The beauty of migrating their networks to multiscreen  understood as the OTT-centric model we have described  is that it offers precisely this opportunity:
once an operator is equipped to offer its services OTT using ABR, it can in principle offer them anywhere it wants outside its cable service area  that is, off-net.
At a local level, it is possible for cable operators to deliver a reasonable QoE for OTT services delivered to un-managed iOS and Android devices off-net if using ABR, since the delivery range maybe small enough to minimize latency and throughput issues.
However, the use of CDNs will be advantageous to help guarantee the best QoE for its services over a greater geographical area.
There are a number of advantages to this scenario:
1) Existing subscribers can continue to receive operator services when on-themove, using a handheld or portable device
2) Potential customers previously out of reach outside the coverage area can be converted to paying ones with the promise of access to a superior content offering on their tablets, smartphones and TVs through OTT set-top boxes.
It should not be forgotten that the very fact of offering a managed OTT service which may offer superior QoE to that available through other rival platforms is in itself an incentive for non-cable customers within the operator's coverage area to sign up.
There are two risks facing cable operators: the first is that if they do nothing, OTT video distribution may disintermediate them.
The second is - if they decide to act  they could waste money on the wrong strategic and technical migration-path. On the other hand, the opportunities are considerable: if properly executed, an OTT-friendly model can open up new revenue streams through the launch of new services, and potentially attract a new customer base through the provision of an off-net presence.
An OTT-friendly model can open up new revenue streams through the launch of new services, and potentially attract a new customer base through the provision of an offnet presence.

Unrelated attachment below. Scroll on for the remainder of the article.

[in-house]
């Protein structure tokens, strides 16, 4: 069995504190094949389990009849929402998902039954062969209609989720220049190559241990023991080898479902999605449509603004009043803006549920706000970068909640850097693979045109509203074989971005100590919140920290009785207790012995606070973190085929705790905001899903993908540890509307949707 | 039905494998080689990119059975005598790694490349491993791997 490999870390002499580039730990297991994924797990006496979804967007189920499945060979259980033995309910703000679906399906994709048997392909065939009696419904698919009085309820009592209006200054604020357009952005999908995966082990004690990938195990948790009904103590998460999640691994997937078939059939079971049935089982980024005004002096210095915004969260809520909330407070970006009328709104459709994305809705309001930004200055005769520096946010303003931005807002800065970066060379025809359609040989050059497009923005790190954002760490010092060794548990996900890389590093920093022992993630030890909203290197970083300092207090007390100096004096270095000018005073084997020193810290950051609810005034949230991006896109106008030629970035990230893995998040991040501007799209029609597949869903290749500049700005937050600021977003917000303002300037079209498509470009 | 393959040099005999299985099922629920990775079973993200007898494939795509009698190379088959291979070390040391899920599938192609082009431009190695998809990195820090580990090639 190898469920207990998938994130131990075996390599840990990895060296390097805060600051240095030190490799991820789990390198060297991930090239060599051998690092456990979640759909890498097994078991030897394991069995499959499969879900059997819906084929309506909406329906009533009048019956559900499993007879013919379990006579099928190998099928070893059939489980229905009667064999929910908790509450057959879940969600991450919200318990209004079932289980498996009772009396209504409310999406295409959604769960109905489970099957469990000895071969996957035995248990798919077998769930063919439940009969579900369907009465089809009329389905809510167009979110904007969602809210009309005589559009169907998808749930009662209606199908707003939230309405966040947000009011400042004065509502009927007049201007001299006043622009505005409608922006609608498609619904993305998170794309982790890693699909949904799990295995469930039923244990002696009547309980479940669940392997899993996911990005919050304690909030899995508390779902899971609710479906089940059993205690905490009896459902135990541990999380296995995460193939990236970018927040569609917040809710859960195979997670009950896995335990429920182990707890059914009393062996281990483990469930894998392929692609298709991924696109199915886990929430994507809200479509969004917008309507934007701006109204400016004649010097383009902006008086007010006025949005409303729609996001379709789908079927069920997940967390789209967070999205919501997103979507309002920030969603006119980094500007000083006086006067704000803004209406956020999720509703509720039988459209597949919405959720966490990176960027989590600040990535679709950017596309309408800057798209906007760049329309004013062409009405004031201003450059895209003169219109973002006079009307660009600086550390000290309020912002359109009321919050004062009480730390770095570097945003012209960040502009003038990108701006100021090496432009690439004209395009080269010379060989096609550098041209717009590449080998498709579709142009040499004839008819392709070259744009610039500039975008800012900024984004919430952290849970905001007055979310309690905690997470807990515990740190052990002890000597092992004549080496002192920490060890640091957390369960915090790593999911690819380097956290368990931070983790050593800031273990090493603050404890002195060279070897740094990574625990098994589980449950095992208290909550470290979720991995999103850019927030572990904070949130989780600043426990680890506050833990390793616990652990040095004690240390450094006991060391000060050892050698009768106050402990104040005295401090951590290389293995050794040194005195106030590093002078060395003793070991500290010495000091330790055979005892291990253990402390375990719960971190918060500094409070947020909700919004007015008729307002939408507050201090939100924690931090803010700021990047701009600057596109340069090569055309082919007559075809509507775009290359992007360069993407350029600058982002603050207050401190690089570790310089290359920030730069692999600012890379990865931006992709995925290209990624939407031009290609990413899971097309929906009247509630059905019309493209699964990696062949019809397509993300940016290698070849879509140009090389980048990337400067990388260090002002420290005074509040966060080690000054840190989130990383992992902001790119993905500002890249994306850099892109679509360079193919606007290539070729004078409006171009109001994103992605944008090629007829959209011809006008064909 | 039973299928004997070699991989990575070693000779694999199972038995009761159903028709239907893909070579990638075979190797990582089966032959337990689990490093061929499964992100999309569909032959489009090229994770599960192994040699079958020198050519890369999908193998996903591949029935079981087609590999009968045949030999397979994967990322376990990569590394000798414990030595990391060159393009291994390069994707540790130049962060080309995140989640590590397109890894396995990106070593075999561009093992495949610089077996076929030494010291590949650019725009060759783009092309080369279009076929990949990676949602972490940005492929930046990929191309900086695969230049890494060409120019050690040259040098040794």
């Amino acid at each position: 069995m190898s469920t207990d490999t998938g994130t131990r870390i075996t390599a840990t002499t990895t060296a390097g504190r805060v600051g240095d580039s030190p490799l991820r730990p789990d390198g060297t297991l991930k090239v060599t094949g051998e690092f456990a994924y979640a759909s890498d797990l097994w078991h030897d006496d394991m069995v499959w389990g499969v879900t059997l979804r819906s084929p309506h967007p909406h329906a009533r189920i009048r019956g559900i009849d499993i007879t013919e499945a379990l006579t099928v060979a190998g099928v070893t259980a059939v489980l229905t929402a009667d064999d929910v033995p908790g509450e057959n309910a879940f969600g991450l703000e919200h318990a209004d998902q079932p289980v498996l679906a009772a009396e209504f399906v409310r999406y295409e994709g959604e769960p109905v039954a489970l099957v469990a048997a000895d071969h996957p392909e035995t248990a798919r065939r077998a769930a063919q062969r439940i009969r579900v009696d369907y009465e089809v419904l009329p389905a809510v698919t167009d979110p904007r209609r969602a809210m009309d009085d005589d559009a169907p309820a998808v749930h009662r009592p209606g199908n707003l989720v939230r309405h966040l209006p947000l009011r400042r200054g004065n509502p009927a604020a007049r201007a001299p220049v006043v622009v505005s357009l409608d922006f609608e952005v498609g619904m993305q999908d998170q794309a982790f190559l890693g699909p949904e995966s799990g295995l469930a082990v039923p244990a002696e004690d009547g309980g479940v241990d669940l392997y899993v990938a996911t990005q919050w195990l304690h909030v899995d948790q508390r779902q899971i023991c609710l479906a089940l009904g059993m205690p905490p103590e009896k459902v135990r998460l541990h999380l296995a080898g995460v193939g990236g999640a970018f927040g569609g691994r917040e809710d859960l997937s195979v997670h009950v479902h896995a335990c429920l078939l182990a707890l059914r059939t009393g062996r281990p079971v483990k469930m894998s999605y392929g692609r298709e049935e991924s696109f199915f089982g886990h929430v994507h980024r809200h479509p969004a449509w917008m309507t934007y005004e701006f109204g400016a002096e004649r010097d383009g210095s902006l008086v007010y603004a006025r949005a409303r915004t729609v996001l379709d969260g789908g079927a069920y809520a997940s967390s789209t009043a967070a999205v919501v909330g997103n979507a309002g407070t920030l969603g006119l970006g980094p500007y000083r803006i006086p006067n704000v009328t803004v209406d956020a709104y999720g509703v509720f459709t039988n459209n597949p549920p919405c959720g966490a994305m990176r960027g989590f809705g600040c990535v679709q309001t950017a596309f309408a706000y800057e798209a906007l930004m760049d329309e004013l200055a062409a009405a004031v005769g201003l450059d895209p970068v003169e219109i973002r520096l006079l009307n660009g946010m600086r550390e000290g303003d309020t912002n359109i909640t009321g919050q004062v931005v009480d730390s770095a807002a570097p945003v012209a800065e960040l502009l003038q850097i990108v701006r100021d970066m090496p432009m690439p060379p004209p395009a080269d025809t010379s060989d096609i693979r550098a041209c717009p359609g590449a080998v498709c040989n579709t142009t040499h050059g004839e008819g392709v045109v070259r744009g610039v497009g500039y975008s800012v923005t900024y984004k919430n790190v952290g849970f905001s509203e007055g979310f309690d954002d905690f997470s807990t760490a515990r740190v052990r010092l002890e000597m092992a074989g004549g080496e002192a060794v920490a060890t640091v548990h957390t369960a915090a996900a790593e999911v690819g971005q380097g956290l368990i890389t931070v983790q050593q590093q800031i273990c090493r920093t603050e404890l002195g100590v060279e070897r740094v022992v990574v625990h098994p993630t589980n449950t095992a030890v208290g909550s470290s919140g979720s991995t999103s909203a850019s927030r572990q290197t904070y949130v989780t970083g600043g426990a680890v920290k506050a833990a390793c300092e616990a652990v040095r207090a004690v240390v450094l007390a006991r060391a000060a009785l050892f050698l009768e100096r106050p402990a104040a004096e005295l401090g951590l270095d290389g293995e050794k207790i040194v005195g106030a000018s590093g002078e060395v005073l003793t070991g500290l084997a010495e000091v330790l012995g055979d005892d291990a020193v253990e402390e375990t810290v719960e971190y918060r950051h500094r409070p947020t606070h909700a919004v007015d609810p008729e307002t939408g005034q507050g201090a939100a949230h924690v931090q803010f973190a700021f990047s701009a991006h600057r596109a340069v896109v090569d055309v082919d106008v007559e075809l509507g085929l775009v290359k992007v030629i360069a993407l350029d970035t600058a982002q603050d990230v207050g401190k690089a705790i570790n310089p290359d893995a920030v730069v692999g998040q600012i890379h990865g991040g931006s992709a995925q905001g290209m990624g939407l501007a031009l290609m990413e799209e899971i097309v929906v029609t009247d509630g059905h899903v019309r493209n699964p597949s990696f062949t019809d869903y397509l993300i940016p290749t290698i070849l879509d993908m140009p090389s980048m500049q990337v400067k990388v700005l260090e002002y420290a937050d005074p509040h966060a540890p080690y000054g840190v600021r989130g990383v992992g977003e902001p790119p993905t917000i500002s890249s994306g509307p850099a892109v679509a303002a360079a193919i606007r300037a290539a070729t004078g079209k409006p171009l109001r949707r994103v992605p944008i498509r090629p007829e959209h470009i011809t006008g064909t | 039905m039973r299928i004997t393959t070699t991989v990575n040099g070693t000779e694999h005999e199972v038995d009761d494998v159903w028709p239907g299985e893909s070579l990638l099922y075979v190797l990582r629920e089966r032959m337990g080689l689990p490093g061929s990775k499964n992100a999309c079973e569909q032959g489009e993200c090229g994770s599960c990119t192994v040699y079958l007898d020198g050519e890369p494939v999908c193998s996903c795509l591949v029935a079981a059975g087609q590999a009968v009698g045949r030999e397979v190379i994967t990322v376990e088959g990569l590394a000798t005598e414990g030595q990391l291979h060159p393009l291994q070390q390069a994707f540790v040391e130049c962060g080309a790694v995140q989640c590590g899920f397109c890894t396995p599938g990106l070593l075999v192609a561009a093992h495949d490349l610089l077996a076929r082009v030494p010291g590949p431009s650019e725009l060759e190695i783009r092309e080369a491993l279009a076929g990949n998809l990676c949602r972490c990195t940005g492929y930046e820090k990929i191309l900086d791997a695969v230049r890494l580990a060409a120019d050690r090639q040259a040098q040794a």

In these circumstances, given that multiscreen (if not multi-platform) video delivery is rapidly becoming a 'must-have' feature, one must surely assume that it is in the interests of all cable companies to become 'OTT-friendly'  or at least to head off in that direction.
While the ultimate goal of cable operators should be all-IP delivery, this will be difficult to achieve and take a long time to accomplish given the network upgrades and set-top box replacement required.
There are many steps that cable operators can take towards this but we foresee a long period where some higher viewership broadcast service continue to be delivered to the home via DVB-C alongside a broad range of linear and on-demand IP services.
Gateway devices could play an important part in this transition, enabling IPonly devices within the home to access services that remain as DVB-C broadcasts.
The four-step model we have outlined in this paper will, of course, need to be modified depending on the individual cable operator's situation.
For instance, the proportion of the installed base of STBs that is capable of downloading an OTT stack will vary  as will the capacity of the network and how much of it is already allocated to on-demand services.
Other variables include take-up of second-screen devices (laptops, smartphones and tablets) among the subscriber base, and the nature of the cable offer in the territory concerned ('utility' model versus US-style 'big basic', etc.)